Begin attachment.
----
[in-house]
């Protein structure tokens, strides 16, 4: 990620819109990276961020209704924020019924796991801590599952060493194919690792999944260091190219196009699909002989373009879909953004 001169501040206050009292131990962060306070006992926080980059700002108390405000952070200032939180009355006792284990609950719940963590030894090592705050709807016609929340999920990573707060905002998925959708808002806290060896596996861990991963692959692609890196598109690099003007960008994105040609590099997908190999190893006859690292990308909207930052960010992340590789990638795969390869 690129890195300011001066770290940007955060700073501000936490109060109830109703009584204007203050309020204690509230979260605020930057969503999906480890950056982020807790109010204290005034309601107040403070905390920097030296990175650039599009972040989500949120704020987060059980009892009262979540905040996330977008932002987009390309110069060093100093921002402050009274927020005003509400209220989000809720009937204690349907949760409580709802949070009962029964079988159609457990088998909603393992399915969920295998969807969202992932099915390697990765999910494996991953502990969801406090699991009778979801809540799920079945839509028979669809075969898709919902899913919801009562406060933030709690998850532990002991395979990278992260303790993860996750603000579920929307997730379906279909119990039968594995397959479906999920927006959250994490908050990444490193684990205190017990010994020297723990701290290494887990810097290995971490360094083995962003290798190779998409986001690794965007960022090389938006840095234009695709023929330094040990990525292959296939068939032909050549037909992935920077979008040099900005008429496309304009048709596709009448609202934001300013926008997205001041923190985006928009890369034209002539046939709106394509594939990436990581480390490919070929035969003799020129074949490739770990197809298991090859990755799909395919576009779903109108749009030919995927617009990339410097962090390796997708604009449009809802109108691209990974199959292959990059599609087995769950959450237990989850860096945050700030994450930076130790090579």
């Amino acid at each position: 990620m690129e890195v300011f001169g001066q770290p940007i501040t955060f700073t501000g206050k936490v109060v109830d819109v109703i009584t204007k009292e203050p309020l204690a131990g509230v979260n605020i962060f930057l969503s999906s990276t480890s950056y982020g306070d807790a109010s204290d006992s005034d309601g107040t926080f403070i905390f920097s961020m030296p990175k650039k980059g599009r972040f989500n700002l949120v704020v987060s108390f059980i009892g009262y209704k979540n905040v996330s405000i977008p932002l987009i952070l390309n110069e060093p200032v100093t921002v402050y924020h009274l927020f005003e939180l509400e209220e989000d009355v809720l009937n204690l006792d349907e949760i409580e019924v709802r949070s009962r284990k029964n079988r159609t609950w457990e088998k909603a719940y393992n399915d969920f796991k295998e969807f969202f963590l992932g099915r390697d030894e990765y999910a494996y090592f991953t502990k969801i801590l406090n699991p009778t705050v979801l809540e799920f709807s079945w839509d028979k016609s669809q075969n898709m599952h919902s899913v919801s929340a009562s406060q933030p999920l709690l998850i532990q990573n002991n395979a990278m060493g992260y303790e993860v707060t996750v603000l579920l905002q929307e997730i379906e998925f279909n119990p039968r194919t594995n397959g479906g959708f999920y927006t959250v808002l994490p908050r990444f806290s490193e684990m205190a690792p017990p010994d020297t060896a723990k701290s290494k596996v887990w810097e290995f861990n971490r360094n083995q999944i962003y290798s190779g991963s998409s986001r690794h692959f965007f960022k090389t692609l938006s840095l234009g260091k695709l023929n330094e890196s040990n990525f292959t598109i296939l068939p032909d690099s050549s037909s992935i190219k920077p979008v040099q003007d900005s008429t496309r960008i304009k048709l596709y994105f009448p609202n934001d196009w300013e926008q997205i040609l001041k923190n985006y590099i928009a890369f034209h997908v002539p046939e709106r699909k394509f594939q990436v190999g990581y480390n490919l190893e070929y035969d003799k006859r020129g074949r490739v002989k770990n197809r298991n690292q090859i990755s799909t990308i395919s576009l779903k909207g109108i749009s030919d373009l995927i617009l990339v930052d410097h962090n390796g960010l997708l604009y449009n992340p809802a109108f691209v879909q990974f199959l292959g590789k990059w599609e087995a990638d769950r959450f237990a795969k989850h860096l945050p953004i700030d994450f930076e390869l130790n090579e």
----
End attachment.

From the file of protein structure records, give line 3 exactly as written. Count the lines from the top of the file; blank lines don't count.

């Amino acid at each position: 990620m690129e890195v300011f001169g001066q770290p940007i501040t955060f700073t501000g206050k936490v109060v109830d819109v109703i009584t204007k009292e203050p309020l204690a131990g509230v979260n605020i962060f930057l969503s999906s990276t480890s950056y982020g306070d807790a109010s204290d006992s005034d309601g107040t926080f403070i905390f920097s961020m030296p990175k650039k980059g599009r972040f989500n700002l949120v704020v987060s108390f059980i009892g009262y209704k979540n905040v996330s405000i977008p932002l987009i952070l390309n110069e060093p200032v100093t921002v402050y924020h009274l927020f005003e939180l509400e209220e989000d009355v809720l009937n204690l006792d349907e949760i409580e019924v709802r949070s009962r284990k029964n079988r159609t609950w457990e088998k909603a719940y393992n399915d969920f796991k295998e969807f969202f963590l992932g099915r390697d030894e990765y999910a494996y090592f991953t502990k969801i801590l406090n699991p009778t705050v979801l809540e799920f709807s079945w839509d028979k016609s669809q075969n898709m599952h919902s899913v919801s929340a009562s406060q933030p999920l709690l998850i532990q990573n002991n395979a990278m060493g992260y303790e993860v707060t996750v603000l579920l905002q929307e997730i379906e998925f279909n119990p039968r194919t594995n397959g479906g959708f999920y927006t959250v808002l994490p908050r990444f806290s490193e684990m205190a690792p017990p010994d020297t060896a723990k701290s290494k596996v887990w810097e290995f861990n971490r360094n083995q999944i962003y290798s190779g991963s998409s986001r690794h692959f965007f960022k090389t692609l938006s840095l234009g260091k695709l023929n330094e890196s040990n990525f292959t598109i296939l068939p032909d690099s050549s037909s992935i190219k920077p979008v040099q003007d900005s008429t496309r960008i304009k048709l596709y994105f009448p609202n934001d196009w300013e926008q997205i040609l001041k923190n985006y590099i928009a890369f034209h997908v002539p046939e709106r699909k394509f594939q990436v190999g990581y480390n490919l190893e070929y035969d003799k006859r020129g074949r490739v002989k770990n197809r298991n690292q090859i990755s799909t990308i395919s576009l779903k909207g109108i749009s030919d373009l995927i617009l990339v930052d410097h962090n390796g960010l997708l604009y449009n992340p809802a109108f691209v879909q990974f199959l292959g590789k990059w599609e087995a990638d769950r959450f237990a795969k989850h860096l945050p953004i700030d994450f930076e390869l130790n090579e």